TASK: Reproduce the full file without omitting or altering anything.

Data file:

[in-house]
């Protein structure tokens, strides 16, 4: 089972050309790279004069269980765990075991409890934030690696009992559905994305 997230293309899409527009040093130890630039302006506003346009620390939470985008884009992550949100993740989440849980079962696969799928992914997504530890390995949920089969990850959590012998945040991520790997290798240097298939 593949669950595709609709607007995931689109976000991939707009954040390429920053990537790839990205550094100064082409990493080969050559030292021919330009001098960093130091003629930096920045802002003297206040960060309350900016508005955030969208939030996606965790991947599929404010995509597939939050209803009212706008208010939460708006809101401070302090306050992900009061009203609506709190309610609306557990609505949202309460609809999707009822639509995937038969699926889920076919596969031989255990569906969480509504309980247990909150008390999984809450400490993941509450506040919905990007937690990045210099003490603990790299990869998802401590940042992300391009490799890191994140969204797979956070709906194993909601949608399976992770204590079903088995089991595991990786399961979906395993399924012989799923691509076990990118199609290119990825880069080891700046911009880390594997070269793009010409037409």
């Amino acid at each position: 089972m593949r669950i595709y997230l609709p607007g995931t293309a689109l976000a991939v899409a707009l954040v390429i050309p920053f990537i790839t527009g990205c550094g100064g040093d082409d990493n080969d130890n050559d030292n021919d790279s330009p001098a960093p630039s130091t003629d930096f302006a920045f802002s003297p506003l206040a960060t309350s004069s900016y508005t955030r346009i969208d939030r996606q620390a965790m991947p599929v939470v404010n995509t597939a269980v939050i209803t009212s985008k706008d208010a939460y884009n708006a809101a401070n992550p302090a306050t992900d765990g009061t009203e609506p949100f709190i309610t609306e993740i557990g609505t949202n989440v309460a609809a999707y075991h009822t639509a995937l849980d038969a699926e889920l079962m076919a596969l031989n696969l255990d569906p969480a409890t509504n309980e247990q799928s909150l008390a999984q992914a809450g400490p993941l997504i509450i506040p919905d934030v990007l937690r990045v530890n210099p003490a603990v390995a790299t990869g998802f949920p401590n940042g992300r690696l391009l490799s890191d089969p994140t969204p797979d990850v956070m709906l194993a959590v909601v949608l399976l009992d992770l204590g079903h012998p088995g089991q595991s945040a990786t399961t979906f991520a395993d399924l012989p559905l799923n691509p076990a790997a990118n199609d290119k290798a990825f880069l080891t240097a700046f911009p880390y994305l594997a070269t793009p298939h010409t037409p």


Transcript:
[in-house]
């Protein structure tokens, strides 16, 4: 089972050309790279004069269980765990075991409890934030690696009992559905994305 997230293309899409527009040093130890630039302006506003346009620390939470985008884009992550949100993740989440849980079962696969799928992914997504530890390995949920089969990850959590012998945040991520790997290798240097298939 593949669950595709609709607007995931689109976000991939707009954040390429920053990537790839990205550094100064082409990493080969050559030292021919330009001098960093130091003629930096920045802002003297206040960060309350900016508005955030969208939030996606965790991947599929404010995509597939939050209803009212706008208010939460708006809101401070302090306050992900009061009203609506709190309610609306557990609505949202309460609809999707009822639509995937038969699926889920076919596969031989255990569906969480509504309980247990909150008390999984809450400490993941509450506040919905990007937690990045210099003490603990790299990869998802401590940042992300391009490799890191994140969204797979956070709906194993909601949608399976992770204590079903088995089991595991990786399961979906395993399924012989799923691509076990990118199609290119990825880069080891700046911009880390594997070269793009010409037409």
């Amino acid at each position: 089972m593949r669950i595709y997230l609709p607007g995931t293309a689109l976000a991939v899409a707009l954040v390429i050309p920053f990537i790839t527009g990205c550094g100064g040093d082409d990493n080969d130890n050559d030292n021919d790279s330009p001098a960093p630039s130091t003629d930096f302006a920045f802002s003297p506003l206040a960060t309350s004069s900016y508005t955030r346009i969208d939030r996606q620390a965790m991947p599929v939470v404010n995509t597939a269980v939050i209803t009212s985008k706008d208010a939460y884009n708006a809101a401070n992550p302090a306050t992900d765990g009061t009203e609506p949100f709190i309610t609306e993740i557990g609505t949202n989440v309460a609809a999707y075991h009822t639509a995937l849980d038969a699926e889920l079962m076919a596969l031989n696969l255990d569906p969480a409890t509504n309980e247990q799928s909150l008390a999984q992914a809450g400490p993941l997504i509450i506040p919905d934030v990007l937690r990045v530890n210099p003490a603990v390995a790299t990869g998802f949920p401590n940042g992300r690696l391009l490799s890191d089969p994140t969204p797979d990850v956070m709906l194993a959590v909601v949608l399976l009992d992770l204590g079903h012998p088995g089991q595991s945040a990786t399961t979906f991520a395993d399924l012989p559905l799923n691509p076990a790997a990118n199609d290119k290798a990825f880069l080891t240097a700046f911009p880390y994305l594997a070269t793009p298939h010409t037409p």